“So, what do you do for work?”

Photo by ZACHARY STAINES on Unsplash

When we meet and greet others, especially someone new, it’s an almost default question:

“So, what do you do?

I consider responding, “ Well, I do a lot of things, which would you like to hear about?”.

But the question is understood to be asking about our work, and it points to the fact that we understand others, at least initially, by what they do for a living. We want context for the person, and what we do for work can be revealing (to an extent). We spend a lot of our time and energy at work, so it’s a fair assumption that work can act as an initial barometer for someone.

But work is something that we do; it doesn’t describe who we are. And it’s an old-fashioned idea, based on prior generations where one picked a career at the outset of adulthood and stuck with it for decades, perhaps a lifetime. In today’s economies, individuals tackle all manner of work and jobs throughout their life, jobs, companies, and positions change. According to the Bureau of Labor Statistics, a large segment of the American workforce will have six distinct jobs during their working career (after the age of 24). But for all our talk and identification with our professional work, the truth is that no one cares what we do for a living, especially our good friends and family. What we do for a paycheck is not overly important to them. And that fact frees us to focus on other, more pressing priorities.

Why Work Dominates

Work dominates our description of ourselves and others because it’s accessible, known, and transferable. We’re familiar with many types of jobs, careers, and fields, so it’s common currency in how we can quickly describe someone, or ourselves. Even our language is revealing: we say that “ He is a plumber.”, or “ She is a doctor.” As if their professional role was the total of who they are in life. More accurate language is: “He works as a plumber.”, or “ Her career is as a doctor.” Acquaintances might ask in casual conversation about your work and what it involves, but family and friends less so. Our employment is at the shallow end of the pool, and our family and friends know us more intimately.

For many of us, work is something that we have to do. Not grudgingly, or without interest, but our professional job that brings in a paycheck might not align with our overall priorities or interests in life. Instead, ask someone about what they like to do: what do they spend their time and energy on when they are not working? This answer is far more revealing of who they are.

Priorities And Character

When you are thinking of someone or introducing them to someone else, try describing them based upon their priorities. Work is the easy description: this person works as a lawyer; we can assume certain things about their life. But describing someone by their priorities means that you have to know that individual on a deeper level. You need to know what they spend their time and energy on, where their attention is focused. You need to understand what motivates them.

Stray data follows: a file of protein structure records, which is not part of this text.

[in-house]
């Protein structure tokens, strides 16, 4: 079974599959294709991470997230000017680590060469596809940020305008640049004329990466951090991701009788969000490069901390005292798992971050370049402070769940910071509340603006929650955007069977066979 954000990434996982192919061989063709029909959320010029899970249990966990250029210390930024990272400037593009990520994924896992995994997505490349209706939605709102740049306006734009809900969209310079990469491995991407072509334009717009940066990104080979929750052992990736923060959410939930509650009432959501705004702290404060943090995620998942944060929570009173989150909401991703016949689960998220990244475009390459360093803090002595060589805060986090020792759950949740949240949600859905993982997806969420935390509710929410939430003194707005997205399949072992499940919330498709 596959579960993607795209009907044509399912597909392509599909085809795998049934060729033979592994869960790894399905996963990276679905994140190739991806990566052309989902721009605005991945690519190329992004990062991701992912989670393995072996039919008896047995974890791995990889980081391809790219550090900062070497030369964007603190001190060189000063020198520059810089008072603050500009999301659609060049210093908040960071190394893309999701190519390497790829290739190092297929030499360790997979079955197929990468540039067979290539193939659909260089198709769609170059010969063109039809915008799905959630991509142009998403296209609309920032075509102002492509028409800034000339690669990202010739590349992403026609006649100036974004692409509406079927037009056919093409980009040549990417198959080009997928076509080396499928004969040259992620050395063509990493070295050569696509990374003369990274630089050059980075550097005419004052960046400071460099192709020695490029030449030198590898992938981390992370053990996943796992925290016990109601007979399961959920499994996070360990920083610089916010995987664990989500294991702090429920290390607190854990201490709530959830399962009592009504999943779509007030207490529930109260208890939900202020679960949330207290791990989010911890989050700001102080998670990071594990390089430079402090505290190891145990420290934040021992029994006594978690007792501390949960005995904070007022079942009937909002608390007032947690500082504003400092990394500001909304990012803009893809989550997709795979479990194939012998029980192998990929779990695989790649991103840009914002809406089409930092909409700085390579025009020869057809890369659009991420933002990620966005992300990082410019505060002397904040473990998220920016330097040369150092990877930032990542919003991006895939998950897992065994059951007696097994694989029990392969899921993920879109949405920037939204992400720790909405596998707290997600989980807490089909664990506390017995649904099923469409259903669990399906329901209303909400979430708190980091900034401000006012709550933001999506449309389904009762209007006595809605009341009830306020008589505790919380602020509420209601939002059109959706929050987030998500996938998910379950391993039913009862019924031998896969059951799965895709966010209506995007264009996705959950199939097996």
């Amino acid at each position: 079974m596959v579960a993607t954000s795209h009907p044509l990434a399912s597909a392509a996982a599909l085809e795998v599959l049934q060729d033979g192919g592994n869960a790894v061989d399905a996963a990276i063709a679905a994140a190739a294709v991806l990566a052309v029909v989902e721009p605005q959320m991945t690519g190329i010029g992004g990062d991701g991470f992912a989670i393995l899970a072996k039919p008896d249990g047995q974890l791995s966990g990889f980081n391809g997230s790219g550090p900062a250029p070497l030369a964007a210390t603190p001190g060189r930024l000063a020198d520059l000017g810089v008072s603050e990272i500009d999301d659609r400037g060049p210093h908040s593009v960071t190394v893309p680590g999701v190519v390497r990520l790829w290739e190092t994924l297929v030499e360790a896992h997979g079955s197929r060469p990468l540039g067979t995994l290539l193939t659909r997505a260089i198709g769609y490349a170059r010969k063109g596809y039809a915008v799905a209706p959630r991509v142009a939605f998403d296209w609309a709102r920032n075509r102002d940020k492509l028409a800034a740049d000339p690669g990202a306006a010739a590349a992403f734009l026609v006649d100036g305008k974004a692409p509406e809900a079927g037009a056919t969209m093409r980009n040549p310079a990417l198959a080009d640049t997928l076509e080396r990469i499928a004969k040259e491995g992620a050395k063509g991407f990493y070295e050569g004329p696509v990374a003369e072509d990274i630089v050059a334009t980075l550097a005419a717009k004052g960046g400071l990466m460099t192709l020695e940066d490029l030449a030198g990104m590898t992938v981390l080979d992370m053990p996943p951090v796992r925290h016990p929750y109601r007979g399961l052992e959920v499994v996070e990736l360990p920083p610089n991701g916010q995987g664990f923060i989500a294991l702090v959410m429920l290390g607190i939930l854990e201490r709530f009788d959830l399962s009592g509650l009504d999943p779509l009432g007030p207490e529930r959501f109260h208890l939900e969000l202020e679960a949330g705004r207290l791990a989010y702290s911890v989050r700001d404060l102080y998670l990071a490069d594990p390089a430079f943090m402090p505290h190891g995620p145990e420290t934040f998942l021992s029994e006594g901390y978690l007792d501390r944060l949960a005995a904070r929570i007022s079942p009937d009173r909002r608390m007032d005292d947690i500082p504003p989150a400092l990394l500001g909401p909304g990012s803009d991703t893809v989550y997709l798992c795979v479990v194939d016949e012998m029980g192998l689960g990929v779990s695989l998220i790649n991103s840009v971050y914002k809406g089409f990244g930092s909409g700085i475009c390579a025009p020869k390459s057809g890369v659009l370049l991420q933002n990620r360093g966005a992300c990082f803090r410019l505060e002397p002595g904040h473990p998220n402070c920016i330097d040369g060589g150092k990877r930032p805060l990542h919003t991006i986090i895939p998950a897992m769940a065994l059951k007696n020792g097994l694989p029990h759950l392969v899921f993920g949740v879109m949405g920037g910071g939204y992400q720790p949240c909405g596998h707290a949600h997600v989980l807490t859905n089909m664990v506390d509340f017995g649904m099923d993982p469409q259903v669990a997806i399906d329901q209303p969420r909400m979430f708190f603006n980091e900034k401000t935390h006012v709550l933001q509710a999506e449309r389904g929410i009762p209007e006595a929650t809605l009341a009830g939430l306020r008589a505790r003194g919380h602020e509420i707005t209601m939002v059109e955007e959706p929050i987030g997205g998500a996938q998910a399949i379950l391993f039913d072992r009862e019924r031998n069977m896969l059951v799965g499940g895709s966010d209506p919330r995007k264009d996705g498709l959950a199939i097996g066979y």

If you know the person better, go even one step further: describe them based upon their character. See them in the context of how they treat other people, if they are reliable and trustworthy, or if they’re an example of someone you’d like to become.

Stop The Pressure

There is a lot of pressure in our work-centric, meritocracy society for individuals to put work first in their life, to make it the goal and focus. “Getting aheadis a common theme and inevitably means advancing in wealth and influence in the professional sphere. Innumerable seminars, podcasts, and articles focus on this idea of professional advancement as the primary driver in our lives.

We start this mantra at a young age, asking children:

What do you want to be when you grow up???”

Of course, the expected answer is some job or career. Couldn’t the answer just as readily be: “ I want to be myself.”?

Pursuing this question carries into high school, where we tell our youth to pick a career and invest tens of thousands of dollars into it via an educational system, with limited information and exposure to that field. The question becomes expensive to answer, loaded with personal angst and social pressure.

But we can take the pressure off, both for our youth and ourselves: your friends and family don’t care what you do for a living.

They are far more interested in your priorities, time, attention, and character. A paycheck is a paycheck, whether earned from driving a truck, closing a sale, or managing a stock portfolio. It’s a means to an end. And that end is to support ourselves and others so that we can focus on our priorities and lives well-lived.

Our work can, and does, reveal who we are (in part), but it’s such a small sliver of our life that we shouldn’t give it undue weight. Each of us is far more holistic, intriguing, and nuanced in who we are; a basic description of our current occupation is quite incomplete. The people we care most about care little for how we make our living, but they do desire our attention, care, and time. And that fact is a good reminder to us of where to put each of those things daily.

Moving Forward

Do you tend to describe yourself (or others) by the work they do?

Try something different: when thinking of yourself or another, describe them based upon their priorities or character.

Originally published at https://fjwriting.com on May 27, 2020.

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